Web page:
Gentle reader, in this installment of Heart of Pixie I offer you the anecdote-laden finale of our 2-part veggie tour through England, circa 2015.
While we spent the majority of our UK trip exploring the eatables offered by various boroughs of London, we splurged on a day trip to Stonehenge and Bath, because of course! The trip alone was incredible, and the sites themselves were breathtaking. Since we were on a coach tour, and our coach left way later than its scheduled departure time, we were more pressed for time than we would have been on our own, but even with the time crunch we were able to enjoy some really wonderful visions and victuals. We also had an entertaining driver and tour guide duo who peppered the entire trip with fascinating tidbits about the surrounding areas as well as our destinations.
Our first stop. about an hour and forty minutes from London, is most certainly worth another visit, because we had to rush through since the coach left the station so late. Despite the rush and not being able to lay hands on the stones themselves, Stonehenge is still probably the most magical place in existence. Its minimalist presentation, surrounded by grassy fields with ancient barrows, or burial mounds, noticeable nearby make it feel static with electricity even thousands of years later. With the strong breeze and the scattered lines of walkers in the fields leading to the stones, it was easy for me to conjure images of those ancient solstice pilgrimages thought to have been linked to the site’s purpose.
When In Rome…or Bath
After another 45 minutes of driving through lovely scenery, including some old thatched-roofed abodes, we arrived in Bath. A UNESCO World Heritage Site since 1987, Bath is distinguished by its Georgian architecture built with a unique locally-acquired limestone. Almost all of the buildings in the city center are built with the same colored stone, resulting in a really stunning display of singular city character.
While Bath is home to a beautiful Abbey, the Jane Austen Centre, The Circus, and many museums, the highlight spectacle is undoubtedly the Roman Baths and temple. The springs, thought to have healing properties, were first discovered by the Celts who dedicated a shrine to the goddess Sulis. Later, when the Romans invaded, they built a Roman temple on the site for the goddess Minerva, who they identified as Sulis and so kind of joined the two together as goddess Sulis Minerva. In Jane Austen’s time, the Baths were often prescribed as part of a medical treatment regimen, and people would travel from far reaches to bathe in the mineral-filled waters.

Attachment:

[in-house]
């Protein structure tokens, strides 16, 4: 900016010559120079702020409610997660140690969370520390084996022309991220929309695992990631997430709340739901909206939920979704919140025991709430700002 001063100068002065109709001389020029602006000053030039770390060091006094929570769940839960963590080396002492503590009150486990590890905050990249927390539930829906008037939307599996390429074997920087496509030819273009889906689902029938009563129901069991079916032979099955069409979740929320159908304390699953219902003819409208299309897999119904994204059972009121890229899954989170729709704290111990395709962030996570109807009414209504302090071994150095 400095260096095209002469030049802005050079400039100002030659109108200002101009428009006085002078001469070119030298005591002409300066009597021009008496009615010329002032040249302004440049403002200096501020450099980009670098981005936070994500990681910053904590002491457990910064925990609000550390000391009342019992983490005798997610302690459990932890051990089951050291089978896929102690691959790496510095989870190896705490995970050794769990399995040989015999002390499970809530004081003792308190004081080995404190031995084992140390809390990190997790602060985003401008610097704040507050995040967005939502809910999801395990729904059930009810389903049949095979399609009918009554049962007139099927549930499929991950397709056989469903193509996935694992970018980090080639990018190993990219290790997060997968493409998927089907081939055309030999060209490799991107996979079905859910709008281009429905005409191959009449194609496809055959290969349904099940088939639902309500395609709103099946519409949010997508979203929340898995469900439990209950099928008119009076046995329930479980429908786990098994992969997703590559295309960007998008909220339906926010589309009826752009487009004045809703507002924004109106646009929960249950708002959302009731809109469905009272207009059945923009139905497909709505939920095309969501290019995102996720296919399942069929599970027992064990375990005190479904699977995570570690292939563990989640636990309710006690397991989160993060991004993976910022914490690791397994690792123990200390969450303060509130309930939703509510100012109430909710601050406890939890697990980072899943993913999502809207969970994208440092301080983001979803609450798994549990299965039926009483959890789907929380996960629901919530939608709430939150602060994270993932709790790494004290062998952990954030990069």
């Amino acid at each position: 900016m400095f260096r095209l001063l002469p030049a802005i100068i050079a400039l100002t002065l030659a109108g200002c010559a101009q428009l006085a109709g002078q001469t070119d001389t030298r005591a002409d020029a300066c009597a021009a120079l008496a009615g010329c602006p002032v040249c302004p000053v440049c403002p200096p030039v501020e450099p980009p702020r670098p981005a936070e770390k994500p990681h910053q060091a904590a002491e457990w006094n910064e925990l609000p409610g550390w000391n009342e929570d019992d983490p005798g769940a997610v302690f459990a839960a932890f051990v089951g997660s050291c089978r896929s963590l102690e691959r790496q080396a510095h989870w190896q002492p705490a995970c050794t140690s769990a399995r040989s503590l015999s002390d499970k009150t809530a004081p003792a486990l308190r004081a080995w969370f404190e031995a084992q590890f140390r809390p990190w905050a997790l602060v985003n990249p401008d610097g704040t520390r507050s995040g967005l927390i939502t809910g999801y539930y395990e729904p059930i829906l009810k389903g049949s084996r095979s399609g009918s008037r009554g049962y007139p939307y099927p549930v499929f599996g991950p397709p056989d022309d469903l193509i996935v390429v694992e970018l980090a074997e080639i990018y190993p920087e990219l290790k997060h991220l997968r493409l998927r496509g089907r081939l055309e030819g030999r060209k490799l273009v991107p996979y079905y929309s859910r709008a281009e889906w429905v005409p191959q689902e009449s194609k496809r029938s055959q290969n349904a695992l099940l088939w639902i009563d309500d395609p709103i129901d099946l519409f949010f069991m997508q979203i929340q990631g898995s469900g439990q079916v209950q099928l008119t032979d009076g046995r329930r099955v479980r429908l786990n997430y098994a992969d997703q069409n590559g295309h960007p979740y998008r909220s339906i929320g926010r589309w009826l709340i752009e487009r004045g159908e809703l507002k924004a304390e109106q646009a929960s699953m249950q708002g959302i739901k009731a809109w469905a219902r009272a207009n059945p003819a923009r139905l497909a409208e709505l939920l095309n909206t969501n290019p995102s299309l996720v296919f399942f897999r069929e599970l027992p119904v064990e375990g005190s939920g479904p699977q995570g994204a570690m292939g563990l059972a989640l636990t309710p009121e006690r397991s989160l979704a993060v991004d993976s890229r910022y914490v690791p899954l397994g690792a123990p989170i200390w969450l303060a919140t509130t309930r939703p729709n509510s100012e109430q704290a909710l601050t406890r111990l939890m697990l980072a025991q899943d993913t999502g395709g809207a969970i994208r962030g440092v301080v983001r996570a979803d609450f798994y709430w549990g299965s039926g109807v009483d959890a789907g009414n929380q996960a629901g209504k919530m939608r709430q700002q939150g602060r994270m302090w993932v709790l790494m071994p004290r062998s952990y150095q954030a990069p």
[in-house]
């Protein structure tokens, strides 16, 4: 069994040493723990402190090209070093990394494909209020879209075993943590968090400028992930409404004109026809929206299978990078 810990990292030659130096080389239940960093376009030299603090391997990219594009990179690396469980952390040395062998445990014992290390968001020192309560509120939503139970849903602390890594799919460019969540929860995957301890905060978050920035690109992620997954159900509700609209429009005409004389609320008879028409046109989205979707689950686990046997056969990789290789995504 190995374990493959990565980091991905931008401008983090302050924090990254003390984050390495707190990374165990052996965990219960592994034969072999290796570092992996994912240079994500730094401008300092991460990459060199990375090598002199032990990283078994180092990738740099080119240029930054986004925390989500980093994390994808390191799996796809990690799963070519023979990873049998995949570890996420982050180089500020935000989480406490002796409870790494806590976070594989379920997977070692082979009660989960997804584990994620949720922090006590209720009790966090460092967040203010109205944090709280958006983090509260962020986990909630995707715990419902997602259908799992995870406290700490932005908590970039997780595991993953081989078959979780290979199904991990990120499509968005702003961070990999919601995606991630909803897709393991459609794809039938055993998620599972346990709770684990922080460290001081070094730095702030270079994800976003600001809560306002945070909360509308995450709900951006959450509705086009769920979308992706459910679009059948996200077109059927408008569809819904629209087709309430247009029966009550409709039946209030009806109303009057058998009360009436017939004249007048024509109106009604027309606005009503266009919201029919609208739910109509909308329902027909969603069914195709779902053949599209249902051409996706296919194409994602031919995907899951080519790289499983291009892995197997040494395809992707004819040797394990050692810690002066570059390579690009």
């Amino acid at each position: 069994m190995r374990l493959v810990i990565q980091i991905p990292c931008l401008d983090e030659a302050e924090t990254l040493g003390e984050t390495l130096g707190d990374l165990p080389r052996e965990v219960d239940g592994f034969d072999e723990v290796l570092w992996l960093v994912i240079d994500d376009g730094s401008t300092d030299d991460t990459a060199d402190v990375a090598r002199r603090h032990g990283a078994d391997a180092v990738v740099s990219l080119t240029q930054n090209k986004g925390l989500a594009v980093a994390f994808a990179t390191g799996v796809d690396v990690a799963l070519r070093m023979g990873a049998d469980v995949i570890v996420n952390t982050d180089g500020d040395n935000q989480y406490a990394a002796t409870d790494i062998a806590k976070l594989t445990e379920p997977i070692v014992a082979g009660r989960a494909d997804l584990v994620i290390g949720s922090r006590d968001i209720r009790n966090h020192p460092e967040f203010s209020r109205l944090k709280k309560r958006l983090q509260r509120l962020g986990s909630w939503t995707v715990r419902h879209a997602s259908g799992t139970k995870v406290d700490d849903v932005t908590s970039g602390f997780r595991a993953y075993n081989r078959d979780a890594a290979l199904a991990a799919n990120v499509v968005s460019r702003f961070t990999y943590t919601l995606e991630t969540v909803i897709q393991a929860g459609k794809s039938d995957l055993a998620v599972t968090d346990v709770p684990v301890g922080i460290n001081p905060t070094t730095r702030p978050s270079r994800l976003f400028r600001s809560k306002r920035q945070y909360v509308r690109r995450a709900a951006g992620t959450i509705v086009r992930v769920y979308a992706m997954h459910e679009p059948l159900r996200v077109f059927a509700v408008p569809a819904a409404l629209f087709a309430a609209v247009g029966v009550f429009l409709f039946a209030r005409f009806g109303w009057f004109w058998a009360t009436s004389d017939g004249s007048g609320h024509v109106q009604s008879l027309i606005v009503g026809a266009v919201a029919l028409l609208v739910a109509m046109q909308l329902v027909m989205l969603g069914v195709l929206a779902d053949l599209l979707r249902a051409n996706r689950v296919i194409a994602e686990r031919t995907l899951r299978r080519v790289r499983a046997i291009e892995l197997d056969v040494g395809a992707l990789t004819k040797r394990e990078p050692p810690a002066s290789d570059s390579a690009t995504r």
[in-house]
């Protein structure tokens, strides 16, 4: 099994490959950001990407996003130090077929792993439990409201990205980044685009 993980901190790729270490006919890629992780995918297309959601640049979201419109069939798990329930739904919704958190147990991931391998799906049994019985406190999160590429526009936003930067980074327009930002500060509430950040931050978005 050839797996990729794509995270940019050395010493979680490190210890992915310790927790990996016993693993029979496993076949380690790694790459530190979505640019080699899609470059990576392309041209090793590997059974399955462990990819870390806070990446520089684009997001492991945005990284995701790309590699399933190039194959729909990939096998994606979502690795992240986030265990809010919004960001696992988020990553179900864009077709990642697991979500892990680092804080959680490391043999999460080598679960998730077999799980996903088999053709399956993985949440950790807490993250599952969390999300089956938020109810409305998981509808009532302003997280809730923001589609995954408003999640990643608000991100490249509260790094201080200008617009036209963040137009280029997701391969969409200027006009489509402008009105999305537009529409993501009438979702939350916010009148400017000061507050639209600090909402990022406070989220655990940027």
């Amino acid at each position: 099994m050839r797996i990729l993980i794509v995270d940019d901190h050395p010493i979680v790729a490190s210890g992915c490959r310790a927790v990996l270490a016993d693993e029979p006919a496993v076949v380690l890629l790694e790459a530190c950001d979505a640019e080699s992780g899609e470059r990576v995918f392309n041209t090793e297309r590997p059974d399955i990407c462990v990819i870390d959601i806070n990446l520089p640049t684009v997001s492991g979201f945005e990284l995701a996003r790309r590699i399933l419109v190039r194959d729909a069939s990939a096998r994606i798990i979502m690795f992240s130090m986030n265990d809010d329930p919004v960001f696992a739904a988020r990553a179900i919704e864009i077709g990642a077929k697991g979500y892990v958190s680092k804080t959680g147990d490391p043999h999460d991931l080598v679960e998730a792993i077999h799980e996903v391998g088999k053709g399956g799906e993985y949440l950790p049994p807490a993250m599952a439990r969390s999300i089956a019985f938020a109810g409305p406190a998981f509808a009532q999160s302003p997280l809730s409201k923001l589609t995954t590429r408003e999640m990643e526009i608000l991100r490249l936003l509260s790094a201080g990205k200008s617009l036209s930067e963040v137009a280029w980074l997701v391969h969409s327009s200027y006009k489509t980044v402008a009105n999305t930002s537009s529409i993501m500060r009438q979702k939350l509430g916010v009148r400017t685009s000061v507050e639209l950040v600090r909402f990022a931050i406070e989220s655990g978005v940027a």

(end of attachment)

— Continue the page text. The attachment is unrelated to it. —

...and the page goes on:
Though we wanted to hit the tea rooms first, our late start earlier that morning meant we only had thirty minutes until our scheduled group tour of the Roman Baths, so Kenton and I wandered around the block instead, admiring the picture-perfect town, grabbing pasties at The Cornish Bakery, and passing a lively magician with an enthralled crowd as we strolled. “By the way,” she was saying with a hint of joke in her voice, “that guy has been following me to every single one of my gigs!” The crowd guffawed and stared at an oblivious man on the far right who didn’t seem to speak much English but appreciated the sudden attention with a shy smile.
We managed a quick stop by Sally Lunn’s Historic Eating House and went down to the dank, musky-smelling museum in the basement to wait on our freshly-baked order. Considered the oldest house in Bath, around since 1492, the location was put on the map in the 1600s because of then-resident Sally Lunn. Her buns are not like the compact cinnamon-roll like buns I expected, but a rather large brioche bun with a flavor rather like those O’Charley’s yeast rolls best eaten with melted butter. I knew they served tea time there, too, but I was holding out for show-stopping elegance of the Pump Rooms—I was trying to embody Catherine Morland’s (Northanger Abbey) experiences as much as possible. Thus, we grabbed a couple of the famous surprisingly massive as-big-as-your-face buns then hurried back to que for the Baths.